Some Book Recommendations
This is only a starting point. You’ll find many others if you search the subjects online, or ask a librarian.
LGBT YA Fantasy
LGBT main characters in YA fantasy:
Ash and Huntress by Malinda Lo
Tithe by Holly Black, and all her other books.
Hero by Perry Moore
City of Ruin by Mark Charon Newton,
Banshee by Hayden Thorne
Magic’s Pawn (The Last Herald-Mage Series, Book 1) by Mercedes Lackey
Radiant Days by Elizabeth Hand.
LGBT YA Realistic
Keeping You a Secret (lesbian), Luna (trans) by Julie Anne Peters, and many others by Julie Anne Peters.
Annie on My Mind by Nancy Garden (and many others by Nancy)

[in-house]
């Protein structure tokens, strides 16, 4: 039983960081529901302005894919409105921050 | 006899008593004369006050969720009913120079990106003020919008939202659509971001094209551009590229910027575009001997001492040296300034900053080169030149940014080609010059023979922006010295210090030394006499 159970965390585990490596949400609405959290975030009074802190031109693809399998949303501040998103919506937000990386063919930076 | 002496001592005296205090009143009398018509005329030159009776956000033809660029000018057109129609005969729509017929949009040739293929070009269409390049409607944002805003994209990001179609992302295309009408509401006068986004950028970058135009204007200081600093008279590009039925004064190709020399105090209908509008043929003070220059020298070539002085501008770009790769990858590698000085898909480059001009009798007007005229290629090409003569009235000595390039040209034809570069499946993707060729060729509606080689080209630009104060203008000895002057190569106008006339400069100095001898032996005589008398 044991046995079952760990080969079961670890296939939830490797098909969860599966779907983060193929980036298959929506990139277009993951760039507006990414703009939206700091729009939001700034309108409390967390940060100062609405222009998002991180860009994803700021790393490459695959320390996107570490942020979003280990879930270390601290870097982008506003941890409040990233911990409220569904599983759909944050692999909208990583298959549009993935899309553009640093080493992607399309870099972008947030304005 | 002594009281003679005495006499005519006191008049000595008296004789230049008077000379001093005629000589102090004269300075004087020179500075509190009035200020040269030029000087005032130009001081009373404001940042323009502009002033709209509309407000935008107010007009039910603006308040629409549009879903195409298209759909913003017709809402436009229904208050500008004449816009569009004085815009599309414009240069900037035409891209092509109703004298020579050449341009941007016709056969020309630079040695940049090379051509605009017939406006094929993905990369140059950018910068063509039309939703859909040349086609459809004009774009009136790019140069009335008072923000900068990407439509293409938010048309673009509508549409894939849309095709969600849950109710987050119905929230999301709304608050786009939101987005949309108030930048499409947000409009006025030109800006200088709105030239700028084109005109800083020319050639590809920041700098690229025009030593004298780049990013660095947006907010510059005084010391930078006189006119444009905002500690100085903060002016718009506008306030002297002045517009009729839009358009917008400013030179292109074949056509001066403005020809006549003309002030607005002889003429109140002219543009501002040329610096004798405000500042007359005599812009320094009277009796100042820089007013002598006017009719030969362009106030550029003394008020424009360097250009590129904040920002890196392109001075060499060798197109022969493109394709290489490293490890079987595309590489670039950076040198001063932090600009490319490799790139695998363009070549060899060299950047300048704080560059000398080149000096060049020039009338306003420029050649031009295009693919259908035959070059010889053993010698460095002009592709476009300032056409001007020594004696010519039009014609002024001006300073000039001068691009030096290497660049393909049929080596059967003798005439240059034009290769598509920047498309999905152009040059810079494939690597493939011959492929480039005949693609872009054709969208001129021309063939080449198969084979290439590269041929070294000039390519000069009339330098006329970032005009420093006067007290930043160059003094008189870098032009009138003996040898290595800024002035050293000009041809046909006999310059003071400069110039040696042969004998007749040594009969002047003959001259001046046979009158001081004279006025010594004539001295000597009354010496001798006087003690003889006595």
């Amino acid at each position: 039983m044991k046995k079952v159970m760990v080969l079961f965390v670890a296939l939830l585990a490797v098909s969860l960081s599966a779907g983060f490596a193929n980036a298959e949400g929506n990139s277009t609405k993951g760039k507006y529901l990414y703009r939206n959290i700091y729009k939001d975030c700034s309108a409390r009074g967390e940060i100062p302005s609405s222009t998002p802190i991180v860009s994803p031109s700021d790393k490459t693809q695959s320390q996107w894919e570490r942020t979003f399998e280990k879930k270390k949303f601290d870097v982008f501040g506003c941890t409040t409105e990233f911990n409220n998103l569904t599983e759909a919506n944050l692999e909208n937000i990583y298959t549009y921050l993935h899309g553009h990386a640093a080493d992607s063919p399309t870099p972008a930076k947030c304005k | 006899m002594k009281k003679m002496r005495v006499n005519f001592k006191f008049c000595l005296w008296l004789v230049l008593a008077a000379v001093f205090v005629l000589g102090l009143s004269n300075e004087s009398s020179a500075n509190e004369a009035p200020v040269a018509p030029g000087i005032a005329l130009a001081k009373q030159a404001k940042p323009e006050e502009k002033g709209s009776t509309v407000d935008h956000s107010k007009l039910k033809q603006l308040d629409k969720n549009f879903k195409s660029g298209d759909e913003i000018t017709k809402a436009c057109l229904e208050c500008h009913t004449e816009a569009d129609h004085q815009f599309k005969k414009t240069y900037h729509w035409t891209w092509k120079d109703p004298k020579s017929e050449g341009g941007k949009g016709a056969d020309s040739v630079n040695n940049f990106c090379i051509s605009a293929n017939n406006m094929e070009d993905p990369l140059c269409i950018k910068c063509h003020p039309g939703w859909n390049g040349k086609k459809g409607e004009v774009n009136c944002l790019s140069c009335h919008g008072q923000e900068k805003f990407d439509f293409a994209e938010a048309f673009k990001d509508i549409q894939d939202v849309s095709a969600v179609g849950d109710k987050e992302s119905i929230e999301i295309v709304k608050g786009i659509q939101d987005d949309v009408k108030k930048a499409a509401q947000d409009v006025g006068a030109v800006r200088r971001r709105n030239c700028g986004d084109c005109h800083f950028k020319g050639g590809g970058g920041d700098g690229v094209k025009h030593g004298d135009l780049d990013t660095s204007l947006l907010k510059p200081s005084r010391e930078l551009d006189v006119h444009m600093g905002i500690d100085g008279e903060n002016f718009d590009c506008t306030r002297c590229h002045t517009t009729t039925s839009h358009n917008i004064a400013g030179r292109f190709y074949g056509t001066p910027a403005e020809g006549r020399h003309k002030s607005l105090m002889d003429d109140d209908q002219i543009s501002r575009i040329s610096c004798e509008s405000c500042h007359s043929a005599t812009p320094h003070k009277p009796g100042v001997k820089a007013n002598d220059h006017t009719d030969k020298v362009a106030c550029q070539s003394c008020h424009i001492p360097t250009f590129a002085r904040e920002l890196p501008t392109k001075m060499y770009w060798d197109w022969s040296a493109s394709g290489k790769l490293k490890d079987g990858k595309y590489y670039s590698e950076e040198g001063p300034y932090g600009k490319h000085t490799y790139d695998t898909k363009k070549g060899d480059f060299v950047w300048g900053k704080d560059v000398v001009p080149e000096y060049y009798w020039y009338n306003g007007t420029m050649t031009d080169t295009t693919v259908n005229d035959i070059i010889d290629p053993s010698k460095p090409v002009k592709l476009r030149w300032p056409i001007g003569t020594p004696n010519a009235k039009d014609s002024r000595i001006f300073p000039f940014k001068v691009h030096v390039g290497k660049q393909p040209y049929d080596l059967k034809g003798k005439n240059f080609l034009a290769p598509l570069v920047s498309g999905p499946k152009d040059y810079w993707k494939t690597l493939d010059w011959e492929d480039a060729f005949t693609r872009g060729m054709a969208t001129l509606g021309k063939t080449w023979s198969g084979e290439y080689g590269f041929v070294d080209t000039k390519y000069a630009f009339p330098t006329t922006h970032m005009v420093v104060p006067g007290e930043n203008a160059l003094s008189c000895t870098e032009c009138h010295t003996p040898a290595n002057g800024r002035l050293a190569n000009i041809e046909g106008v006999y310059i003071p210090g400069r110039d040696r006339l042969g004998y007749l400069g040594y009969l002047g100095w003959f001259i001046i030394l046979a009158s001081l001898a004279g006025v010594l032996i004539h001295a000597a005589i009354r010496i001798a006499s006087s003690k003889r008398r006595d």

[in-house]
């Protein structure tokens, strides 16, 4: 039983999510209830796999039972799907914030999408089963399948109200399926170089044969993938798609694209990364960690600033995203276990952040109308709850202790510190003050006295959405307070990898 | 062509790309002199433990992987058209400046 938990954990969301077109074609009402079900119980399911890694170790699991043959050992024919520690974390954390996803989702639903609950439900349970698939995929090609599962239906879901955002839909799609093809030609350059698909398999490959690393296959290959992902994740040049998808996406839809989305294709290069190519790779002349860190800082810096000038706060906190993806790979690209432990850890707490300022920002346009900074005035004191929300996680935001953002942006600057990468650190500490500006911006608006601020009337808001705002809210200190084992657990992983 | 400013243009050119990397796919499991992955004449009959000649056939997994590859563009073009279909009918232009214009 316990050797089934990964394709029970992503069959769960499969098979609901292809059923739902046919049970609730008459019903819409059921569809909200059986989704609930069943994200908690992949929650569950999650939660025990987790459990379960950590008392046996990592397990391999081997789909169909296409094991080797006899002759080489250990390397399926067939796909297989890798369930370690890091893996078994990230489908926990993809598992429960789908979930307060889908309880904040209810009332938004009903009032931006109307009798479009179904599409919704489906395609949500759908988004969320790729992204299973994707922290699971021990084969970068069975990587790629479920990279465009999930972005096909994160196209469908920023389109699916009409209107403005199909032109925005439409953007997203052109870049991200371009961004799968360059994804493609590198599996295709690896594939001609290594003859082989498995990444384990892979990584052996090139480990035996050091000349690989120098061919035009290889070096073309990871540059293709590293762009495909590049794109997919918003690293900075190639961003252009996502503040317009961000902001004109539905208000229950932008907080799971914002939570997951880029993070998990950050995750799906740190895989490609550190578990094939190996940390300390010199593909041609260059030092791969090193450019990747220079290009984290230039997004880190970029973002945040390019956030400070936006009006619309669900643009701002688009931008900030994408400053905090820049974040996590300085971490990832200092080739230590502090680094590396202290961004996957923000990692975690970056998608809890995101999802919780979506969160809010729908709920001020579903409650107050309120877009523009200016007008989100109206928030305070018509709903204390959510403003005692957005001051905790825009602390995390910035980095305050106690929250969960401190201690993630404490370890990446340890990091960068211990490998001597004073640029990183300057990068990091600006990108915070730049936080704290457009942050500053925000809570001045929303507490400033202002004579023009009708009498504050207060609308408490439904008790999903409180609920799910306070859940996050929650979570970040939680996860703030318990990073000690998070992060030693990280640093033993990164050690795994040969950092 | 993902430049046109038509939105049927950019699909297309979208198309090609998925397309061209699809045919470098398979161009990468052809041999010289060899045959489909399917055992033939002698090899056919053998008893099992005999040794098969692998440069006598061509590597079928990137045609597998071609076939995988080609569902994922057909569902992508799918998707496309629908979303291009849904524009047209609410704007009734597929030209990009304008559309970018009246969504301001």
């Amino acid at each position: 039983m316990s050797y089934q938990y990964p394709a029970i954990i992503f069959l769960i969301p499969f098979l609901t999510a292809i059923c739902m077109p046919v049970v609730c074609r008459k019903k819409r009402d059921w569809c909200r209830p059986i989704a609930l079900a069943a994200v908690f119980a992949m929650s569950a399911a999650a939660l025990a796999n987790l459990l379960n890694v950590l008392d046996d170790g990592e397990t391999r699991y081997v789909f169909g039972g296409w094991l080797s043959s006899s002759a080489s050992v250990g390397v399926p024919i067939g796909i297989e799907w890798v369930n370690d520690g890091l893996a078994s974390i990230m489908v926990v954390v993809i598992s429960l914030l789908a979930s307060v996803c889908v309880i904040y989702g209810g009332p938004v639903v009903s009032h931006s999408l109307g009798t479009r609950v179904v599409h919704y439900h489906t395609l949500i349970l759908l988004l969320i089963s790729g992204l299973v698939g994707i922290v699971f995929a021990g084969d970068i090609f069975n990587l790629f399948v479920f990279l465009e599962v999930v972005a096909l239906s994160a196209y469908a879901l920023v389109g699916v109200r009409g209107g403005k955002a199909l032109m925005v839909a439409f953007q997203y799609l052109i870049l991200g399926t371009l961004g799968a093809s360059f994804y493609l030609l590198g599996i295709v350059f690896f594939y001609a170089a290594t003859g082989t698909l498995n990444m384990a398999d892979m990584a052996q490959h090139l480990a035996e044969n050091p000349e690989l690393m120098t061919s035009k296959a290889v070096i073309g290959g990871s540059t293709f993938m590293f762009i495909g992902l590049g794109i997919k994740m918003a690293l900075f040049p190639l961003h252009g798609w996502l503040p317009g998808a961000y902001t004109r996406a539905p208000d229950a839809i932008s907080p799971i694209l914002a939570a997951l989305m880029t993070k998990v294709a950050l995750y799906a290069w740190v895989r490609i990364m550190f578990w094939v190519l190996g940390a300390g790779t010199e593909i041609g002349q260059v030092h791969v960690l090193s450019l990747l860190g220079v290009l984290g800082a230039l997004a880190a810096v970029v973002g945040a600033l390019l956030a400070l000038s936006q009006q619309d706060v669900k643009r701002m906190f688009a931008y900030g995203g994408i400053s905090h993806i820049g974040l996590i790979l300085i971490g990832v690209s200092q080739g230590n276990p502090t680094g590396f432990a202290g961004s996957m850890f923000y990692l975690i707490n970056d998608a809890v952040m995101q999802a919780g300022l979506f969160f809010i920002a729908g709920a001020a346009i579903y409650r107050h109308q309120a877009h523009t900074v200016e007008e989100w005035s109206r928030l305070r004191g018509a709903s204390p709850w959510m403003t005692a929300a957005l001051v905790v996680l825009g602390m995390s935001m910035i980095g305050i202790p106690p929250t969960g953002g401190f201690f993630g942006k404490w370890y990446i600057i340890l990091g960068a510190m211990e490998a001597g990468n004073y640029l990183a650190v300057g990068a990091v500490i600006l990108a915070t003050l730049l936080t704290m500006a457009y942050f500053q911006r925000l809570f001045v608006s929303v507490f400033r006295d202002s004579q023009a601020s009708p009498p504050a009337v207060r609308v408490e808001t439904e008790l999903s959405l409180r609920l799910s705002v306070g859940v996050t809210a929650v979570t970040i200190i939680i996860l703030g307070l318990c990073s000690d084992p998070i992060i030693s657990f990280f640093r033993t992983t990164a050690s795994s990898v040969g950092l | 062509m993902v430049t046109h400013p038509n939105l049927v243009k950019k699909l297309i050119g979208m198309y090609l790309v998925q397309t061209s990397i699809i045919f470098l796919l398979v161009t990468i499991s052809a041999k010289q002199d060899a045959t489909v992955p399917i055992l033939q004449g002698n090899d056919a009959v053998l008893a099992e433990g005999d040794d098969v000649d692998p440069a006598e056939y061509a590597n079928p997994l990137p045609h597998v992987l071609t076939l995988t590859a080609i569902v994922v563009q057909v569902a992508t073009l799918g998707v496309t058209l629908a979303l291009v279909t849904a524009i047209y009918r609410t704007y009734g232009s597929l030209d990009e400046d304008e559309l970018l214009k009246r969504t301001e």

Empress of the World by Sara Ryan.
Shine and Kissing Kate and by Lauren Myracle.
Scars by Cheryl Rainfield
Money Boy by Paul Yee
Absolutely Positively Not (Sid Fleischman Humor Award) by David LaRochelle
Boy Meets Boy by David Levithan, and many other books by David.
Babylon Boyz by Jess Mowry
Geography Club by Brent Hartinger
Totally Joe by James Howe (and many other books by James)
Perfect by Ellen Hopkins and many others by Ellen have secondary LGBT characters.
From the Notebooks of Melanin Sun by Jacqueline Woodson, and many other books by Jacqueline.
For more suggestions, check out Lee Wind’s I’m Here, I’m Queer, What The Hell Do I Read? and BonjourCass’ LGBTQ Book Blogger Directory.
Multicultural YA Fantasy
Ash and Huntress by Malinda Lo
Silver Phoenix and Fury of the Phoenix by Cindy Pon
Witchlanders by Lena Coakley
Hunted by Cheryl Rainfield
Tithe by Holly Black and all her other books.
Fair Coin and Quantum Coin by E. C. Myers
The Secret Keepers by Paul Yee